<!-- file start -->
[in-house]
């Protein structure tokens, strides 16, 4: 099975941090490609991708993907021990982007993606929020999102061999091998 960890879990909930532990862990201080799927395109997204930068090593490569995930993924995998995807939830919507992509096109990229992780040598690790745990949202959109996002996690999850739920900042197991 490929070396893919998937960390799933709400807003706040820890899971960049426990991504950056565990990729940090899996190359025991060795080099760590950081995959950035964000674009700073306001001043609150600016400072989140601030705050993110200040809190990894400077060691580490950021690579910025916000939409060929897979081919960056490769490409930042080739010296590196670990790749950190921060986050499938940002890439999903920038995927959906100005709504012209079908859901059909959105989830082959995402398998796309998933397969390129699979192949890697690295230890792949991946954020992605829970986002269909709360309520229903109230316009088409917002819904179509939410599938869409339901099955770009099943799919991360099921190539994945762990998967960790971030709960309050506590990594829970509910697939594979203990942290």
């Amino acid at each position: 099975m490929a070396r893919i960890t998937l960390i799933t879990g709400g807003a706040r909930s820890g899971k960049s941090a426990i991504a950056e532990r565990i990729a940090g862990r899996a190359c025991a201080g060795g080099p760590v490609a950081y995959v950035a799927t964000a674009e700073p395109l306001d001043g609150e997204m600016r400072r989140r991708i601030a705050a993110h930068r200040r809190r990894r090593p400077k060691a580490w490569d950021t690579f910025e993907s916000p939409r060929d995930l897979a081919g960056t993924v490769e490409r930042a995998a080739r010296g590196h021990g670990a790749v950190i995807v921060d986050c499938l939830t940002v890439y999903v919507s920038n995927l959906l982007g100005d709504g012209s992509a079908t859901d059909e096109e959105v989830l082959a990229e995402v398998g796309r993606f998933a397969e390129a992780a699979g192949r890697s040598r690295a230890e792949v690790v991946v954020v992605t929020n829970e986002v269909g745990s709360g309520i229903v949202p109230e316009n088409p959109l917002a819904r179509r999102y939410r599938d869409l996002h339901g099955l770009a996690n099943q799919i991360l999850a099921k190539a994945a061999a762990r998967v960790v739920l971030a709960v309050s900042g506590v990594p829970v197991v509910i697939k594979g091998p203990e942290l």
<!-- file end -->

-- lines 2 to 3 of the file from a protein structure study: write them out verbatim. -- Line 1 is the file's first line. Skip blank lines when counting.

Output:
């Protein structure tokens, strides 16, 4: 099975941090490609991708993907021990982007993606929020999102061999091998 960890879990909930532990862990201080799927395109997204930068090593490569995930993924995998995807939830919507992509096109990229992780040598690790745990949202959109996002996690999850739920900042197991 490929070396893919998937960390799933709400807003706040820890899971960049426990991504950056565990990729940090899996190359025991060795080099760590950081995959950035964000674009700073306001001043609150600016400072989140601030705050993110200040809190990894400077060691580490950021690579910025916000939409060929897979081919960056490769490409930042080739010296590196670990790749950190921060986050499938940002890439999903920038995927959906100005709504012209079908859901059909959105989830082959995402398998796309998933397969390129699979192949890697690295230890792949991946954020992605829970986002269909709360309520229903109230316009088409917002819904179509939410599938869409339901099955770009099943799919991360099921190539994945762990998967960790971030709960309050506590990594829970509910697939594979203990942290």
């Amino acid at each position: 099975m490929a070396r893919i960890t998937l960390i799933t879990g709400g807003a706040r909930s820890g899971k960049s941090a426990i991504a950056e532990r565990i990729a940090g862990r899996a190359c025991a201080g060795g080099p760590v490609a950081y995959v950035a799927t964000a674009e700073p395109l306001d001043g609150e997204m600016r400072r989140r991708i601030a705050a993110h930068r200040r809190r990894r090593p400077k060691a580490w490569d950021t690579f910025e993907s916000p939409r060929d995930l897979a081919g960056t993924v490769e490409r930042a995998a080739r010296g590196h021990g670990a790749v950190i995807v921060d986050c499938l939830t940002v890439y999903v919507s920038n995927l959906l982007g100005d709504g012209s992509a079908t859901d059909e096109e959105v989830l082959a990229e995402v398998g796309r993606f998933a397969e390129a992780a699979g192949r890697s040598r690295a230890e792949v690790v991946v954020v992605t929020n829970e986002v269909g745990s709360g309520i229903v949202p109230e316009n088409p959109l917002a819904r179509r999102y939410r599938d869409l996002h339901g099955l770009a996690n099943q799919i991360l999850a099921k190539a994945a061999a762990r998967v960790v739920l971030a709960v309050s900042g506590v990594p829970v197991v509910i697939k594979g091998p203990e942290l």